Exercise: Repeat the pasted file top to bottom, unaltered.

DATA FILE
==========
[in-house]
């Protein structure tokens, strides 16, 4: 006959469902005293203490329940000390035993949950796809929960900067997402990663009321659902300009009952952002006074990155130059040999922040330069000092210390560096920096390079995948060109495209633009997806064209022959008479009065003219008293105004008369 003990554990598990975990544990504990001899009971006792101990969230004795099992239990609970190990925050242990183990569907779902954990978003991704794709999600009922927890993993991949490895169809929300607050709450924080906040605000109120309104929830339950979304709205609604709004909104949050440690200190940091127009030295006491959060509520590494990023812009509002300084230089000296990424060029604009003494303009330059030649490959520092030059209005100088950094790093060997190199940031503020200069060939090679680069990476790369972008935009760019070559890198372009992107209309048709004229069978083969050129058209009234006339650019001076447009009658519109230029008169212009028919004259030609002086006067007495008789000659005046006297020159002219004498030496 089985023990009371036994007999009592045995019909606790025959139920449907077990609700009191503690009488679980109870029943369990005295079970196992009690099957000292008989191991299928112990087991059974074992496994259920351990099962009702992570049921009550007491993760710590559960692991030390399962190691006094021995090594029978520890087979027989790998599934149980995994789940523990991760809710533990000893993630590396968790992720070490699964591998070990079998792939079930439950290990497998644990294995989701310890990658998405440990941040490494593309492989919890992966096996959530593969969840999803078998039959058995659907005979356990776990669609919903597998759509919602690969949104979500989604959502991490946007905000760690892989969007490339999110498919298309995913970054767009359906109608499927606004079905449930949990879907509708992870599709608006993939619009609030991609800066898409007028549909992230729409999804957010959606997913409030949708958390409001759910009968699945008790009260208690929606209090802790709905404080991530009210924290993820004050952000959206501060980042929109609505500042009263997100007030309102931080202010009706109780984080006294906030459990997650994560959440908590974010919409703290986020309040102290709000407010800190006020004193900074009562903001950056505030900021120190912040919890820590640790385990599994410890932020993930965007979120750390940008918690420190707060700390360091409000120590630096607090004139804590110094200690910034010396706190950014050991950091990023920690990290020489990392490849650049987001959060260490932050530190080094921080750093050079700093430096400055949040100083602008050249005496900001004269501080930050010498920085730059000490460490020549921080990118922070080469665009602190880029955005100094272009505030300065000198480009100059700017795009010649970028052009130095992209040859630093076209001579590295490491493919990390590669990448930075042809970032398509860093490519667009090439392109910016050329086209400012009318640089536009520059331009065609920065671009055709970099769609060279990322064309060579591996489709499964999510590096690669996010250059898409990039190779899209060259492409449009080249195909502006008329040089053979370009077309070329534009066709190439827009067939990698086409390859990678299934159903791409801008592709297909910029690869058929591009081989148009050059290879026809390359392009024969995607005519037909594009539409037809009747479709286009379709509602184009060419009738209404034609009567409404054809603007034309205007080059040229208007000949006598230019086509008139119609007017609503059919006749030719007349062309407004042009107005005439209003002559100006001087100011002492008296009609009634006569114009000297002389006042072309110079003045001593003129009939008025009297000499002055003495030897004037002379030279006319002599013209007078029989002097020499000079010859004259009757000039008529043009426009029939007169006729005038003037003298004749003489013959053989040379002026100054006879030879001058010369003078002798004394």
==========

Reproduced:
[in-house]
């Protein structure tokens, strides 16, 4: 006959469902005293203490329940000390035993949950796809929960900067997402990663009321659902300009009952952002006074990155130059040999922040330069000092210390560096920096390079995948060109495209633009997806064209022959008479009065003219008293105004008369 003990554990598990975990544990504990001899009971006792101990969230004795099992239990609970190990925050242990183990569907779902954990978003991704794709999600009922927890993993991949490895169809929300607050709450924080906040605000109120309104929830339950979304709205609604709004909104949050440690200190940091127009030295006491959060509520590494990023812009509002300084230089000296990424060029604009003494303009330059030649490959520092030059209005100088950094790093060997190199940031503020200069060939090679680069990476790369972008935009760019070559890198372009992107209309048709004229069978083969050129058209009234006339650019001076447009009658519109230029008169212009028919004259030609002086006067007495008789000659005046006297020159002219004498030496 089985023990009371036994007999009592045995019909606790025959139920449907077990609700009191503690009488679980109870029943369990005295079970196992009690099957000292008989191991299928112990087991059974074992496994259920351990099962009702992570049921009550007491993760710590559960692991030390399962190691006094021995090594029978520890087979027989790998599934149980995994789940523990991760809710533990000893993630590396968790992720070490699964591998070990079998792939079930439950290990497998644990294995989701310890990658998405440990941040490494593309492989919890992966096996959530593969969840999803078998039959058995659907005979356990776990669609919903597998759509919602690969949104979500989604959502991490946007905000760690892989969007490339999110498919298309995913970054767009359906109608499927606004079905449930949990879907509708992870599709608006993939619009609030991609800066898409007028549909992230729409999804957010959606997913409030949708958390409001759910009968699945008790009260208690929606209090802790709905404080991530009210924290993820004050952000959206501060980042929109609505500042009263997100007030309102931080202010009706109780984080006294906030459990997650994560959440908590974010919409703290986020309040102290709000407010800190006020004193900074009562903001950056505030900021120190912040919890820590640790385990599994410890932020993930965007979120750390940008918690420190707060700390360091409000120590630096607090004139804590110094200690910034010396706190950014050991950091990023920690990290020489990392490849650049987001959060260490932050530190080094921080750093050079700093430096400055949040100083602008050249005496900001004269501080930050010498920085730059000490460490020549921080990118922070080469665009602190880029955005100094272009505030300065000198480009100059700017795009010649970028052009130095992209040859630093076209001579590295490491493919990390590669990448930075042809970032398509860093490519667009090439392109910016050329086209400012009318640089536009520059331009065609920065671009055709970099769609060279990322064309060579591996489709499964999510590096690669996010250059898409990039190779899209060259492409449009080249195909502006008329040089053979370009077309070329534009066709190439827009067939990698086409390859990678299934159903791409801008592709297909910029690869058929591009081989148009050059290879026809390359392009024969995607005519037909594009539409037809009747479709286009379709509602184009060419009738209404034609009567409404054809603007034309205007080059040229208007000949006598230019086509008139119609007017609503059919006749030719007349062309407004042009107005005439209003002559100006001087100011002492008296009609009634006569114009000297002389006042072309110079003045001593003129009939008025009297000499002055003495030897004037002379030279006319002599013209007078029989002097020499000079010859004259009757000039008529043009426009029939007169006729005038003037003298004749003489013959053989040379002026100054006879030879001058010369003078002798004394």